Source Code Typography

When you run a blog such as this one you usually learn to live with writers block or you quit early. Or perhaps not “writers block” itself but just lack of good ideas for blog posts. My usual way of dealing with it is to go trawling the web for inspiration. When you stay cooped inside your own head for a while you sort of get into a self referential funk that might be hard to break out of unless you get some fresh perspectives and ideas from the outside. So I usually hit programming subs on Reddit, Hacker News and/or my RSS feeds to see if I can get excited about something enough to get a blog post of two out of it.

The side effect of such a fishing expedition is that you sometimes find blog posts that are exactly up your alley, but which tackle the subject so well that they leave precious little for you to add to. So then you are left with a choice of either linking to said block and saying “I agree with what that guy said” or blatantly plagiarizing it and hoping no one finds out. The other day I stumbled onto just that kind of article: one that I would love to have written.

The funny thing is that a lot of the ideas in that post were sort of in the back of my mind lately. I have been doing a lot of thinking about code readability, formatting rules and style guidelines for a lot of languages. I have been doing a lot of jumping around between PHP, Python and Ruby lately and I’ve been noticing how each of these languages approaches code style. Python for example strictly enforces proper indentation by making it part of the language syntax, coercing you to write code certain way. This of course doesn’t mean you can’t write atrocious python code, but it is generally harder to do than with say PHP.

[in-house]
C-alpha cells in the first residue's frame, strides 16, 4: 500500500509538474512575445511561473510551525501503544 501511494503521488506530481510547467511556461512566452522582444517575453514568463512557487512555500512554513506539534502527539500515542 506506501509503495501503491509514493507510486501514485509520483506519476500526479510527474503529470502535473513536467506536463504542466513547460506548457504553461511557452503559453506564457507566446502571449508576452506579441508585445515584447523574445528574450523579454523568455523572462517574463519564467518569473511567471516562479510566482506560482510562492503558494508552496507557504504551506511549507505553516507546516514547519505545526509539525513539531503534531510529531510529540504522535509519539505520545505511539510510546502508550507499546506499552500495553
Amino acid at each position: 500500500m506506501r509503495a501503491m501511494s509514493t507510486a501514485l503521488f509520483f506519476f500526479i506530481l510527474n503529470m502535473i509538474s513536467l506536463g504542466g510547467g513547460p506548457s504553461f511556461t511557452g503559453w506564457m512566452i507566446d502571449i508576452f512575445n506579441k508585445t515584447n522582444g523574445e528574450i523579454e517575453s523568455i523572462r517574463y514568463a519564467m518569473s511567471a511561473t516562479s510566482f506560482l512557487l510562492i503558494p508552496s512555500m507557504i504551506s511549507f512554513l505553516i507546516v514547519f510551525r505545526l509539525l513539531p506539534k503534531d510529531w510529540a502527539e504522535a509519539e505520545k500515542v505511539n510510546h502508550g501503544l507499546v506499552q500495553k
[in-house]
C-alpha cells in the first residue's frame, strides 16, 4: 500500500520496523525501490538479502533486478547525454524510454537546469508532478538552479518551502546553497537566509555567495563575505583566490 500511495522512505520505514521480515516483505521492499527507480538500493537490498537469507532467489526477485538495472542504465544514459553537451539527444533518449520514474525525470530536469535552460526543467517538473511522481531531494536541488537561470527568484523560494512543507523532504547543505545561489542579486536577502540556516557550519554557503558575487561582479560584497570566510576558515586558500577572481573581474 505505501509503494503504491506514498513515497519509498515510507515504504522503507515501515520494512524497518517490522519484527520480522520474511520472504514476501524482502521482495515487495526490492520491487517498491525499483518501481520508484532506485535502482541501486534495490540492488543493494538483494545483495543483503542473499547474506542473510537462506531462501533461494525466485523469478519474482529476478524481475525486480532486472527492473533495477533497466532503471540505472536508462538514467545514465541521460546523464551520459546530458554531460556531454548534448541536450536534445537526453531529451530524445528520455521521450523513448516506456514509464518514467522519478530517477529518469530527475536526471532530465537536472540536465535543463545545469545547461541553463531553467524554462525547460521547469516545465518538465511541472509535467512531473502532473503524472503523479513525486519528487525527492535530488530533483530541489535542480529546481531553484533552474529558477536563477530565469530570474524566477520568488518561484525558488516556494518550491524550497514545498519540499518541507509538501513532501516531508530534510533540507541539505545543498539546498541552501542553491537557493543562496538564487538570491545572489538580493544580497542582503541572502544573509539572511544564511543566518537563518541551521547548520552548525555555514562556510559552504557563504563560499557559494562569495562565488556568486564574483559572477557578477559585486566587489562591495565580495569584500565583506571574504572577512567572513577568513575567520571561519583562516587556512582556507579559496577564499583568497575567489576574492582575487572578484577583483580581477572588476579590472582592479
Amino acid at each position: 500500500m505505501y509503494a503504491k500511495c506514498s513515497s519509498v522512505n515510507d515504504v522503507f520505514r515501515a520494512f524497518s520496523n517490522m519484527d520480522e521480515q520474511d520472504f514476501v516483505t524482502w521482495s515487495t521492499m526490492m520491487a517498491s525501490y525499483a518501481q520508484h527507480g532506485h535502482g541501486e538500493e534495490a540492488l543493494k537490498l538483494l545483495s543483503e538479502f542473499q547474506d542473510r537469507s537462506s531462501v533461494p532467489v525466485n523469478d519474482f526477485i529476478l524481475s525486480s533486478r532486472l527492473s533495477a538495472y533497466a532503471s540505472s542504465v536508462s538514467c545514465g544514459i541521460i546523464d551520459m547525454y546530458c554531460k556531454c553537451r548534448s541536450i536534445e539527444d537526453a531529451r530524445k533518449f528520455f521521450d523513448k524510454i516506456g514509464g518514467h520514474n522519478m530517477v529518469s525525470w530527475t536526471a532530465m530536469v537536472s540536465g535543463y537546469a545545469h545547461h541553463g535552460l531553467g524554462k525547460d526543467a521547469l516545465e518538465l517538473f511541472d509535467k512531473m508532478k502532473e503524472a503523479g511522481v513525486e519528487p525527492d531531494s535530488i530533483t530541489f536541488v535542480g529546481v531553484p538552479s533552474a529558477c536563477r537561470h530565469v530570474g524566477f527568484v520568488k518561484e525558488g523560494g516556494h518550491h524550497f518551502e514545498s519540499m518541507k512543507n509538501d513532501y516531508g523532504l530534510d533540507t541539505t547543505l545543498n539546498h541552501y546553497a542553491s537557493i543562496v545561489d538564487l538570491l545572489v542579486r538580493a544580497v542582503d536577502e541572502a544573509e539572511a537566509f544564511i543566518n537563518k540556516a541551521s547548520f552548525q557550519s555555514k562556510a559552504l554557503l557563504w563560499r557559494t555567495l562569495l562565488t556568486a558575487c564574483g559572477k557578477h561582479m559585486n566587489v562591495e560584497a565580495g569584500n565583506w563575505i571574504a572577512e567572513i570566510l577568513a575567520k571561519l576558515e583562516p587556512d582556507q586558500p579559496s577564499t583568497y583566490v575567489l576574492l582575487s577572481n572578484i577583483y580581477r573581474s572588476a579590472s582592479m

The way code is presented definitely impacts it’s readability. I’m not just talking about the usual code guidelines such as using descriptive variable names and structuring your code the right way. I’m talking about purely aesthetic properties of code: consistent indentation style, short line length, alignment of elements in declarative blocks and etc.. go a long way in making the code easier to digest understand. This is the gist of the argument put forth in Dave Copeland’s recent Source Code Typography post: the way you indent and align your code matters.

For the lazy, let me re-use one of his examples: a snippet of a pretty common code you could find in a Ruby on Rails application:

def text_field_tag(name, value = nil, options = {})
  tag :input, { :type => "text", :name => name, :id => sanitize_to_id(name), :value => value }.update(options.stringify_keys)

This is fairly concise, albeit ugly code that scrolls off the page in most editors. Unless you have a decent sized screen you can’t actually look at the whole line without scrolling – and even then the length of it makes it impossible to figure out what is going on here at a glance. Dave argues that a very simple re-formatting can drastically increase the readability of the above code:

def text_field_tag(name, value = nil, options = {})
  tag :input,
           :type  => "text",
           :name  => name,
           :id    => sanitize_to_id(name),
           :value => value


I’m not going to re-iterate the entire post here – I recommend you just go and read it yourself. Dave makes some excellent points, especially with regards to the annoying leading comma convention that has become fashionable in the JavaScript community lately. What I want to do is add to his article by pointing out that there are tools you can use to make formatting code easier.